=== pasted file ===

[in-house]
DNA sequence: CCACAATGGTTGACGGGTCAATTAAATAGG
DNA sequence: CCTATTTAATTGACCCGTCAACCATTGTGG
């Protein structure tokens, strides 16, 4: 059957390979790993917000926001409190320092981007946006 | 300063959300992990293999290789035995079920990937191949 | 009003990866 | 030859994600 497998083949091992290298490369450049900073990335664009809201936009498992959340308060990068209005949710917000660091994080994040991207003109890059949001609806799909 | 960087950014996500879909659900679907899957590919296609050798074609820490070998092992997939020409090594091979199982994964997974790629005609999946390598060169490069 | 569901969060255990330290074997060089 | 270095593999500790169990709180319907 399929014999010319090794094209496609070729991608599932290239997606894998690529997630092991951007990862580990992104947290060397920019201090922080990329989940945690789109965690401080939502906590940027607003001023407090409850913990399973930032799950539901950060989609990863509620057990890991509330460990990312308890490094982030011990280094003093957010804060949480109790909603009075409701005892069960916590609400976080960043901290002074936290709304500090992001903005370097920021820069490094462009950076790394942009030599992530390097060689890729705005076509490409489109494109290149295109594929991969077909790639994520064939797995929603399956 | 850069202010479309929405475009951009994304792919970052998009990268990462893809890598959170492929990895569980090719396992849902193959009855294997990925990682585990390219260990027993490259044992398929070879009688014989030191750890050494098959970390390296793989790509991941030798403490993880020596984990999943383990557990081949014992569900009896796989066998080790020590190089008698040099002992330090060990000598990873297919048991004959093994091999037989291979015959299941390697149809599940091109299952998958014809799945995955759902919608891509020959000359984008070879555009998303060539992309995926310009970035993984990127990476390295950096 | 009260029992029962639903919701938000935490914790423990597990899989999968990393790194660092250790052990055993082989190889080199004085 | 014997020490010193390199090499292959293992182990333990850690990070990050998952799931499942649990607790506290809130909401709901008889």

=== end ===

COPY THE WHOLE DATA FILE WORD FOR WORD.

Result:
[in-house]
DNA sequence: CCACAATGGTTGACGGGTCAATTAAATAGG
DNA sequence: CCTATTTAATTGACCCGTCAACCATTGTGG
């Protein structure tokens, strides 16, 4: 059957390979790993917000926001409190320092981007946006 | 300063959300992990293999290789035995079920990937191949 | 009003990866 | 030859994600 497998083949091992290298490369450049900073990335664009809201936009498992959340308060990068209005949710917000660091994080994040991207003109890059949001609806799909 | 960087950014996500879909659900679907899957590919296609050798074609820490070998092992997939020409090594091979199982994964997974790629005609999946390598060169490069 | 569901969060255990330290074997060089 | 270095593999500790169990709180319907 399929014999010319090794094209496609070729991608599932290239997606894998690529997630092991951007990862580990992104947290060397920019201090922080990329989940945690789109965690401080939502906590940027607003001023407090409850913990399973930032799950539901950060989609990863509620057990890991509330460990990312308890490094982030011990280094003093957010804060949480109790909603009075409701005892069960916590609400976080960043901290002074936290709304500090992001903005370097920021820069490094462009950076790394942009030599992530390097060689890729705005076509490409489109494109290149295109594929991969077909790639994520064939797995929603399956 | 850069202010479309929405475009951009994304792919970052998009990268990462893809890598959170492929990895569980090719396992849902193959009855294997990925990682585990390219260990027993490259044992398929070879009688014989030191750890050494098959970390390296793989790509991941030798403490993880020596984990999943383990557990081949014992569900009896796989066998080790020590190089008698040099002992330090060990000598990873297919048991004959093994091999037989291979015959299941390697149809599940091109299952998958014809799945995955759902919608891509020959000359984008070879555009998303060539992309995926310009970035993984990127990476390295950096 | 009260029992029962639903919701938000935490914790423990597990899989999968990393790194660092250790052990055993082989190889080199004085 | 014997020490010193390199090499292959293992182990333990850690990070990050998952799931499942649990607790506290809130909401709901008889």